b) To direct new urban growth in a sustainable manner, which supports economic sustainability by minimizing the cost of developing and maintaining services, social sustainability by giving proper emphasis to neighbourhood renewal and revitalization, and environmental sustainability by promoting a compact, balanced urban form that minimizes travel distances and supports transit (21/112 Pg 12).
Vic East is not a compact development, it is representative of Regina’s version of sprawl. That said, the deed is done and the land is developed. Why not then increase the density and services available to people in that area? Certainly commercial services are available but not so much office space. I do not think a “balanced urban form” moving into the 21st century is everything at the centre of the city and everyone living on the outside.
7.12 Policies to Promote the Development of Sustainable Residential Suburbs
a) That the City should encourage/require developers to provide a greater mix of housing to accommodate households of different incomes, types, stages of life and capabilities within each new neighbourhood.
b) That the City consider incorporating neo-traditional planning principles as a design option.
c) That the City consider land banking to promote sustainable development.
(58/112 Pg 49)
This group is more instructive of what has not happened in the past. Harbour Landing, at least, as a new development includes the points in some form. Nevertheless, Vic East lacks these principles. In cases where elements of these principles can come through, council should consider them a priority.
7.13 Policies to Achieve Optimal Neighbourhood Size
a) That new residential neighbourhoods be regular in shape (approximately equal width and length) and 1.6KM across.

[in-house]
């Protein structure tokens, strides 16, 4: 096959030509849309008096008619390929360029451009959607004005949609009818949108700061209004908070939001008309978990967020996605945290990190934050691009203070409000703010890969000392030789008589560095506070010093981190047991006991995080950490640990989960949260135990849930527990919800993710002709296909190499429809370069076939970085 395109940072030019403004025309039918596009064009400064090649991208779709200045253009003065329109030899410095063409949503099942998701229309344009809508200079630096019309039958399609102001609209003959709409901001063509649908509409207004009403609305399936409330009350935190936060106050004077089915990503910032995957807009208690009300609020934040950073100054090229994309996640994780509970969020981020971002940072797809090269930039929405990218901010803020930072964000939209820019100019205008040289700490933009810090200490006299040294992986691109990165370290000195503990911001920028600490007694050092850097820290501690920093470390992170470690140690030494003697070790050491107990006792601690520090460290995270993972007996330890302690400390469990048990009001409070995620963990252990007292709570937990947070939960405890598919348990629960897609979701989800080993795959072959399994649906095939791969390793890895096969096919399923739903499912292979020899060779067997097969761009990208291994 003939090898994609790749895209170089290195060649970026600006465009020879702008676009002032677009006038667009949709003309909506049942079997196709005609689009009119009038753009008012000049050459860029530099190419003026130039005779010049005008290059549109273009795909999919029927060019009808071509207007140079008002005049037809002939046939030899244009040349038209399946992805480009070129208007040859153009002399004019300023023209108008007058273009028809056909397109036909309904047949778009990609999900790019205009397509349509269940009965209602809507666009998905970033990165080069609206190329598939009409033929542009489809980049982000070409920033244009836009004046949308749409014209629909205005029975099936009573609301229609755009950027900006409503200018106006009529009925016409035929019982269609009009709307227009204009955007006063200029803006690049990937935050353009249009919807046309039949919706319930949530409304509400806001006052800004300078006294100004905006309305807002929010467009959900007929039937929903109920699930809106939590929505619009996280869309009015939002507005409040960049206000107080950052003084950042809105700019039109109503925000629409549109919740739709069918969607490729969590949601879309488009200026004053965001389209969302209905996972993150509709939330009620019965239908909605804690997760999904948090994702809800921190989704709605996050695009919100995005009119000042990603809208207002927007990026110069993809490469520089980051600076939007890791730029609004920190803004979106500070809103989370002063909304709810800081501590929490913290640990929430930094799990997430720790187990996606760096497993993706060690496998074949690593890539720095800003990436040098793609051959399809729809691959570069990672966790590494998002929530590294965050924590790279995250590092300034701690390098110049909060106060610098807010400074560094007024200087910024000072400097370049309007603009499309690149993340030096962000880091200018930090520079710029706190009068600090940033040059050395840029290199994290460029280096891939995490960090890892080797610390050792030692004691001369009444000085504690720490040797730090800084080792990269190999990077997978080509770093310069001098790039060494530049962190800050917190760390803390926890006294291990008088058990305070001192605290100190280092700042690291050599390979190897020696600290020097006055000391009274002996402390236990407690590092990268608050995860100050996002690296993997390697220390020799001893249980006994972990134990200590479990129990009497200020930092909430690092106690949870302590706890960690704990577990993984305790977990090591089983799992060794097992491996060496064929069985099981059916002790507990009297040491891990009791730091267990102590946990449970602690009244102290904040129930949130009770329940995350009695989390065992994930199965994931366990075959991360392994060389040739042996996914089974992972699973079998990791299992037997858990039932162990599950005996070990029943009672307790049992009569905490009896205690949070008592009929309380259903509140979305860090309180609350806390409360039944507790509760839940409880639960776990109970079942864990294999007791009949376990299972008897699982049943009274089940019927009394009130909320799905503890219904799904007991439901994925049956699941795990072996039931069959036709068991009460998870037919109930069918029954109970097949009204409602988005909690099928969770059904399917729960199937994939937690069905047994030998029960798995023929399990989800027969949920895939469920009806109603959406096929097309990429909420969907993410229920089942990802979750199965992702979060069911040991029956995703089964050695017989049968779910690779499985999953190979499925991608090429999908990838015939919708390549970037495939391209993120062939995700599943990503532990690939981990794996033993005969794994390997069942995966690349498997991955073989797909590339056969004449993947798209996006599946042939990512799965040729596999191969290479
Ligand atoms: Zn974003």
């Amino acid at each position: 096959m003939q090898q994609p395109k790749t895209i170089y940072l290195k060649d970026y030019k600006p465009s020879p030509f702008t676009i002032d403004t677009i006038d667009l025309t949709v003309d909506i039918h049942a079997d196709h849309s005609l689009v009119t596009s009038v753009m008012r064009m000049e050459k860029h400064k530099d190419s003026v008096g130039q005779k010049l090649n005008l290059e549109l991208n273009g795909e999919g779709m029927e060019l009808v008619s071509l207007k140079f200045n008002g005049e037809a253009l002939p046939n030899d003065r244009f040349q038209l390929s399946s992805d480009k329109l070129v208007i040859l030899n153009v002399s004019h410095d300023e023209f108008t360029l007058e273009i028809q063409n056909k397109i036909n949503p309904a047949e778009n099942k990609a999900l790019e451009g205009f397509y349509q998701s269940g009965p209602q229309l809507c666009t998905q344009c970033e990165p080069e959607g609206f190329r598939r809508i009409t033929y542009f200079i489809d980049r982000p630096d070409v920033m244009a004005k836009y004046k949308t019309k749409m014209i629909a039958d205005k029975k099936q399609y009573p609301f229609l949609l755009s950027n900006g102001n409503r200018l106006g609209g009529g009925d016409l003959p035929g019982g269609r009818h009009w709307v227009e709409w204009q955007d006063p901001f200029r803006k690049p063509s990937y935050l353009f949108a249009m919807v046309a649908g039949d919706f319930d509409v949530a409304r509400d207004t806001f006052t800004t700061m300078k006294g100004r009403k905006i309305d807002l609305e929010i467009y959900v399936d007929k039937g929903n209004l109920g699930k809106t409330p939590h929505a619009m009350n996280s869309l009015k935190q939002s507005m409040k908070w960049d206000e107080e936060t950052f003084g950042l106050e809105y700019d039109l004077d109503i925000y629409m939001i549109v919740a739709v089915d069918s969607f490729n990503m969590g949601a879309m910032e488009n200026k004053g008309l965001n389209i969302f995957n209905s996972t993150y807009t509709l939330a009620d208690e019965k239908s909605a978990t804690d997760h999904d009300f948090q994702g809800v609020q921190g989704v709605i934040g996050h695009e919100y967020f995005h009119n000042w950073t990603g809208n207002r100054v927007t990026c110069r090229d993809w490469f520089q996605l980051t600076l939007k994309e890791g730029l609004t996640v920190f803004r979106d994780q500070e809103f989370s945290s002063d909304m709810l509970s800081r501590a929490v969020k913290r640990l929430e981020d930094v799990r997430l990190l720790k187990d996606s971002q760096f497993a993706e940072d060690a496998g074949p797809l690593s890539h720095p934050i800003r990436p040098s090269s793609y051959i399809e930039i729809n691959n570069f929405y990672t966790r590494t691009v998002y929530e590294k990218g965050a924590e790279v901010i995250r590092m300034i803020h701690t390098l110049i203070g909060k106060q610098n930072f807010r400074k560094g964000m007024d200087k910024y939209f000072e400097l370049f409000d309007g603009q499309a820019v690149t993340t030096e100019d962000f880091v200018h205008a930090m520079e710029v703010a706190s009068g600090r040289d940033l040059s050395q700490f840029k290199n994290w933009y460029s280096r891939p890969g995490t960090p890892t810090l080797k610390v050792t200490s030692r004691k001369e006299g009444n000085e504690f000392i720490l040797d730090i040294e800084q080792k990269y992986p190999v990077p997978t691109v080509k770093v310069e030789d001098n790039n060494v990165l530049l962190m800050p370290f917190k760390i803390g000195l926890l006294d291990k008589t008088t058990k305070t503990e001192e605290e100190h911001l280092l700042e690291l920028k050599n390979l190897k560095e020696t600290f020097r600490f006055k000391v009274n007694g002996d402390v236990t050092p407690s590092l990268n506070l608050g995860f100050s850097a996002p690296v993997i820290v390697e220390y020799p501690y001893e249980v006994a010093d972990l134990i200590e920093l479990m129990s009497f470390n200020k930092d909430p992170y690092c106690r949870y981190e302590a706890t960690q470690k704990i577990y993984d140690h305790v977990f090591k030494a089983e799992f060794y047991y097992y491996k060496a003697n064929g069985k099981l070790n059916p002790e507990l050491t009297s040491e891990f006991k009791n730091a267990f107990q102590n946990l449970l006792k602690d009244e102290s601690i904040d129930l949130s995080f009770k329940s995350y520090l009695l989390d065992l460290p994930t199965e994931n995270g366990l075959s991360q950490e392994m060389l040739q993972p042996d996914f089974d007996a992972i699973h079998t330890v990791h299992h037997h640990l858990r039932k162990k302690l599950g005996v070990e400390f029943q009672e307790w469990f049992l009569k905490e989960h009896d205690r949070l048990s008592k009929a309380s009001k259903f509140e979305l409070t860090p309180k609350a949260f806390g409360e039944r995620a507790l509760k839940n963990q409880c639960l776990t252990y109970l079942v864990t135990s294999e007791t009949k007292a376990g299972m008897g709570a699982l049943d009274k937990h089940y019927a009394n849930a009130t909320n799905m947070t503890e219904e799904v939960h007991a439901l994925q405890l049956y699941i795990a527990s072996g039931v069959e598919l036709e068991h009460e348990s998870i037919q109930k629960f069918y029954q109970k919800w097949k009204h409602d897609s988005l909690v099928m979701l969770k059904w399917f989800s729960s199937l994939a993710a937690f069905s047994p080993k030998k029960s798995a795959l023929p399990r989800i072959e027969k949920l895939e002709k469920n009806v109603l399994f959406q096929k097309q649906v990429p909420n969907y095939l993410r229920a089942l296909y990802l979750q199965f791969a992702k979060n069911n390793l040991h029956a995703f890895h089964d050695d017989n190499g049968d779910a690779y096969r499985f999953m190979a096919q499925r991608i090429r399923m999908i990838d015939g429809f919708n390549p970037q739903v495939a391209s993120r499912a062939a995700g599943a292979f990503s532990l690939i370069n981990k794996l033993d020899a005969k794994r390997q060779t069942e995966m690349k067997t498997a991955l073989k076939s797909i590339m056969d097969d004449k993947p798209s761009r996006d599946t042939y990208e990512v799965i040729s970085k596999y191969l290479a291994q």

b) That the City establish new residential neighbourhoods around centrally located community nodes.
c) That a comprehensive plan be prepared for each community node which shows the integration of uses proposed, phasing and timing of development and contingency in the event that planned elements do not proceed.
(58/112 Pg 49)
Again, here is largely what has not happened, but should have. There are no community nodes – but refusing uses like office space on principle does not improve the resilience of that area. It could be argued that ad-hoc developments cannot improve larger ad-hoc areas like Vic East. However, I still feel a mix of uses and density is the best way towards resilience.
Unfortunately, as much as I want different uses to transform Vic East into something new, the current state of the area limits the type of buildings that could be added. The concerns of commissioners and citizens are very accurate. The surroundings do not support the building. That fact comes not from grand decisions of the distant past but from hasty development ten or fifteen years ago. Going forward, Council should support mixed-use neighborhoods throughout the city. What this case shows is how difficult it maybe to retrofit suburbs and transforming them into resilient communities.